“Master Of The Universe” starts up the second side with a high-pitched electronic signal rising upward and taxiing off the ensuing Dave Anderson bass line, splintery guitar rhythm and a background reverbed and distorted riff that burns unabated throughout the track’s psychic rollercoastering. Turner releases a gloriously stoned and backward-echoed vocal and the harsh background guitar grind of Brock recedes and returns with each and every wax and wane of the ever-fanning wave of propulsive rhythms. Phasing appears and covers everything like a glowing layer of treacle but for all the honeyed mind-melt, even that sticky mess cannot keep it off its unswerving path. “Master of The Universe” was the beginning of a far harder direction of Krautrocking metronome-drone that Hawkwind would pursue further over the next four years, and it would grow into a monstrously heavy track over the coming months, as well as becoming one of their best known album tracks, ever. A final, phased explosion crossfades with the shimmering acoustic 12-string guitar that sets sail into “We Took The Wrong Step Years Ago” and it would be the most soothing of lullabies were it not for its many unquiet warnings. This is followed by the unsteady and freaked-out “Adjust Me”: Freaky electronic oscillations, saxophonic wah-wah-ing and mere cymbal taps all float by in a set up for disconcerting and cryptic instructions, intoned from the lowest of all evil robotics into tripping chipmunks as it speeds up into the nearest black hole and stretches into infinity. The instrumental section enters cautiously, as though sniffing around to make sure the vanished narrator will not return and commences carefully with a brief freak-out borrowed from “Phallus Dei” (which Amon Düül 2 themselves borrowed from Jefferson Airplane’s “Spare Chaynge”) as additional wafting of ghostly electronic oscillations pass overhead until then the instrumental is next up to be unmercifully swept up in speed and into a shattering, electronic stutter right up against the wall of The Void and cross-cut into the downered acoustic “Children Of The Sun,” which draws the album to a numbed, stupefied close.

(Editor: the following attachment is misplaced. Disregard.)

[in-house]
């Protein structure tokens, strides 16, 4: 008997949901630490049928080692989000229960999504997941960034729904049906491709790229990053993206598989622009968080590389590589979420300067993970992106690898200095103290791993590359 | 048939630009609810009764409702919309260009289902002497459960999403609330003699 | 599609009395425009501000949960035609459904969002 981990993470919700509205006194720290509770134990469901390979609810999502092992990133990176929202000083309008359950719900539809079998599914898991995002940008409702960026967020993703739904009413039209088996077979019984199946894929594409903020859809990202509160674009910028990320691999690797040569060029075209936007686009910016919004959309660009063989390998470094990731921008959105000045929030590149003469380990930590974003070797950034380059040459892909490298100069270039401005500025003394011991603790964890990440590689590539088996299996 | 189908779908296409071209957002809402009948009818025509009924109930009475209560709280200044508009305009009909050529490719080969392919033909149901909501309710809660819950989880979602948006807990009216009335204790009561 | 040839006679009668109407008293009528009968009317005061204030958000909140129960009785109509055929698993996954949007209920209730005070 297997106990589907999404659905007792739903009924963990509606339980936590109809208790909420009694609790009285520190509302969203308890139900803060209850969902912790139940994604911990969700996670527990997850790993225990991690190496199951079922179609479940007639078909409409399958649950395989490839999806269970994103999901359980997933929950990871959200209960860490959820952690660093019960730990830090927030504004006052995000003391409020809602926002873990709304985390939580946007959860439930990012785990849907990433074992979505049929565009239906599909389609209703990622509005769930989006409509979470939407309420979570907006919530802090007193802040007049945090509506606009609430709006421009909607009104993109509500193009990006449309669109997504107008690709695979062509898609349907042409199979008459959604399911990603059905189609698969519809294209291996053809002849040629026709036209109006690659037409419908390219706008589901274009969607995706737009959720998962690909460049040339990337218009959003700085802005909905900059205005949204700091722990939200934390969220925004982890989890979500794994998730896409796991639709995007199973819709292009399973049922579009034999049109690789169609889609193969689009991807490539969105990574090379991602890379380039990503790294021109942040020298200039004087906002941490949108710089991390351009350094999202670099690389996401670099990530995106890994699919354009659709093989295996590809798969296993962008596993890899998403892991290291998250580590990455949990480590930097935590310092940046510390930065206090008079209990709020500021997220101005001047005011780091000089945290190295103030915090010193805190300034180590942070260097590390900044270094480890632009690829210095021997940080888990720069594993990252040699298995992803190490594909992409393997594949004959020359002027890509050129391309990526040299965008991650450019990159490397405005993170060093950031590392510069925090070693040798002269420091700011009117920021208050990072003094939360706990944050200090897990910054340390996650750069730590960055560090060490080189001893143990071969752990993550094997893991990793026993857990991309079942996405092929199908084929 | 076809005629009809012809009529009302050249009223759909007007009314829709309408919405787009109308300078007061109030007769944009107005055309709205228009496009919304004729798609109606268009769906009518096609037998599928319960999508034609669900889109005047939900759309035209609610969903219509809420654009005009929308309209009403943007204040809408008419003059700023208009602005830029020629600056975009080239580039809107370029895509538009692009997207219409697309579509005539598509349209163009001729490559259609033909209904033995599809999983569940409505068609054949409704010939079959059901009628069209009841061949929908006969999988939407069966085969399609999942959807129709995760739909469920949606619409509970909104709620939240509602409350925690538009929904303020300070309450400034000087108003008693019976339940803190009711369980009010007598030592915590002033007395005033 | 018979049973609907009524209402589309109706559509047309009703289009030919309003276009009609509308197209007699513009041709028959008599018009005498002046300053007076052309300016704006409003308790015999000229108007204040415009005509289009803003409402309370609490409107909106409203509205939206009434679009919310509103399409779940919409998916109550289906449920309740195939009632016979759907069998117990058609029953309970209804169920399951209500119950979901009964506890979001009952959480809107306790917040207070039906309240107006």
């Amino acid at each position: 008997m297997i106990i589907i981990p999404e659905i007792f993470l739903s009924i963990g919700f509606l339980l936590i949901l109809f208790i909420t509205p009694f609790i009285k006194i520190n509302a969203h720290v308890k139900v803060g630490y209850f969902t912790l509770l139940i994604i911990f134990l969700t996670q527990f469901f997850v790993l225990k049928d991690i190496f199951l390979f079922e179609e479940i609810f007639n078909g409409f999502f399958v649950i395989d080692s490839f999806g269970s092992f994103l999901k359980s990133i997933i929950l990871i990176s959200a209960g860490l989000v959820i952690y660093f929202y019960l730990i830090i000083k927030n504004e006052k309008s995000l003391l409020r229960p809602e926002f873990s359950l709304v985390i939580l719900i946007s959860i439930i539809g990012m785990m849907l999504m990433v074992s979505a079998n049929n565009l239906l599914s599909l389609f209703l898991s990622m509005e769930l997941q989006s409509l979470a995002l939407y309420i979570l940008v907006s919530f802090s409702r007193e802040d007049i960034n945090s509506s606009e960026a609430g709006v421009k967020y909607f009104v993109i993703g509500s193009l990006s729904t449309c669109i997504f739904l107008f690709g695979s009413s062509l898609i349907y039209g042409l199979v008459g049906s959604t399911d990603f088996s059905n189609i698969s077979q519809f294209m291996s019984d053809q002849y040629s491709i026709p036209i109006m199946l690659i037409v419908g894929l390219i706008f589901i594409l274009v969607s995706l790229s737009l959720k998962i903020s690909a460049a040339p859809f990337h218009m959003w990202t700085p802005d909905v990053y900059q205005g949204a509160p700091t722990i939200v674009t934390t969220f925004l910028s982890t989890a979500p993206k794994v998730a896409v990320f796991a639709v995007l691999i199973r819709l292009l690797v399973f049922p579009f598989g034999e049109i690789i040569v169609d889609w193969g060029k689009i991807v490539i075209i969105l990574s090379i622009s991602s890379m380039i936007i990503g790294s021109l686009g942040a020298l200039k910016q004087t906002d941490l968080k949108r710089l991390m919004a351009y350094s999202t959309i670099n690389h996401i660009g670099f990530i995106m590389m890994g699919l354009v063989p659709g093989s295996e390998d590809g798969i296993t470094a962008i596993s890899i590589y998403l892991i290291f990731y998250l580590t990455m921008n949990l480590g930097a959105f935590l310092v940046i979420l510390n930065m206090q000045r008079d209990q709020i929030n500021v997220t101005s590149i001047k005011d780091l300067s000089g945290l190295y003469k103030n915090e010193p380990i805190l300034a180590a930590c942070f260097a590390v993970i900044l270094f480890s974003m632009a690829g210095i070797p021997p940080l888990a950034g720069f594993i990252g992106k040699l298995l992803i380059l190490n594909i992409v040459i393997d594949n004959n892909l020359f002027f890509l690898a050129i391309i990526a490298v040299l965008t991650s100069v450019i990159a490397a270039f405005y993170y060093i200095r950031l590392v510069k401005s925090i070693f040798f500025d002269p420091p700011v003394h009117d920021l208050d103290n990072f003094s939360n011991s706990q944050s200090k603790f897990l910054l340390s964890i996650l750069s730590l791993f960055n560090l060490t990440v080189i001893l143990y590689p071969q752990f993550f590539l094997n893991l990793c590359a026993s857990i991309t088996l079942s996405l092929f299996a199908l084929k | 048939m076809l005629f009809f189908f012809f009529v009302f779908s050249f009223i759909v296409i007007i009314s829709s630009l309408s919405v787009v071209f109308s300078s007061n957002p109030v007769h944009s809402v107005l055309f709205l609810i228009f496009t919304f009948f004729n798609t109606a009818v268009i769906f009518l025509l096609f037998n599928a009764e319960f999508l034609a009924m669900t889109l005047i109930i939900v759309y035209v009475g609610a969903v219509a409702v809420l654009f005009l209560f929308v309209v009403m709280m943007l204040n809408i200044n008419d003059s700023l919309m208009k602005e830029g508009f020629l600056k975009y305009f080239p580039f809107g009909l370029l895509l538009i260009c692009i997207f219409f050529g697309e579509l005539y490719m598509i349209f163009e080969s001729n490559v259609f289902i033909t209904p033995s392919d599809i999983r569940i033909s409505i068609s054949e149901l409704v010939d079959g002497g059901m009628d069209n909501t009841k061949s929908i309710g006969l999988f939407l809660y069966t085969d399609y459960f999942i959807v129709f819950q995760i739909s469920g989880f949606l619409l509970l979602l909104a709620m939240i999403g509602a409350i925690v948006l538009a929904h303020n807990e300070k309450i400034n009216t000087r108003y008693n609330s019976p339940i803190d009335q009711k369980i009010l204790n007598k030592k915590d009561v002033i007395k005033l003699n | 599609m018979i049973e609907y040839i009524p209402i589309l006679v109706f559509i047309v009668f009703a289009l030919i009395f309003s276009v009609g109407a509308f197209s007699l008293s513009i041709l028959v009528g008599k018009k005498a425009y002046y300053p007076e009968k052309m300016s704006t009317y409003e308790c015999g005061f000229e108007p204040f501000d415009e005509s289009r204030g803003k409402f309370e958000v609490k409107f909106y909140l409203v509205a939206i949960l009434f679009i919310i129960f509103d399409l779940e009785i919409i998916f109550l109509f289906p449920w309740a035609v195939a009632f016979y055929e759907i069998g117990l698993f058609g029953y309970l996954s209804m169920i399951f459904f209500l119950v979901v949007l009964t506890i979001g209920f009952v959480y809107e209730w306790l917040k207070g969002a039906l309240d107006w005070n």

Dave Anderson departed Hawkwind soon afterwards, along with drummer Terry Ollis and Hawkwind’s chemistry would alter once again. But never again would it be quite as imbalanced between vibe, capability and sound production as “X In Search Of Space.”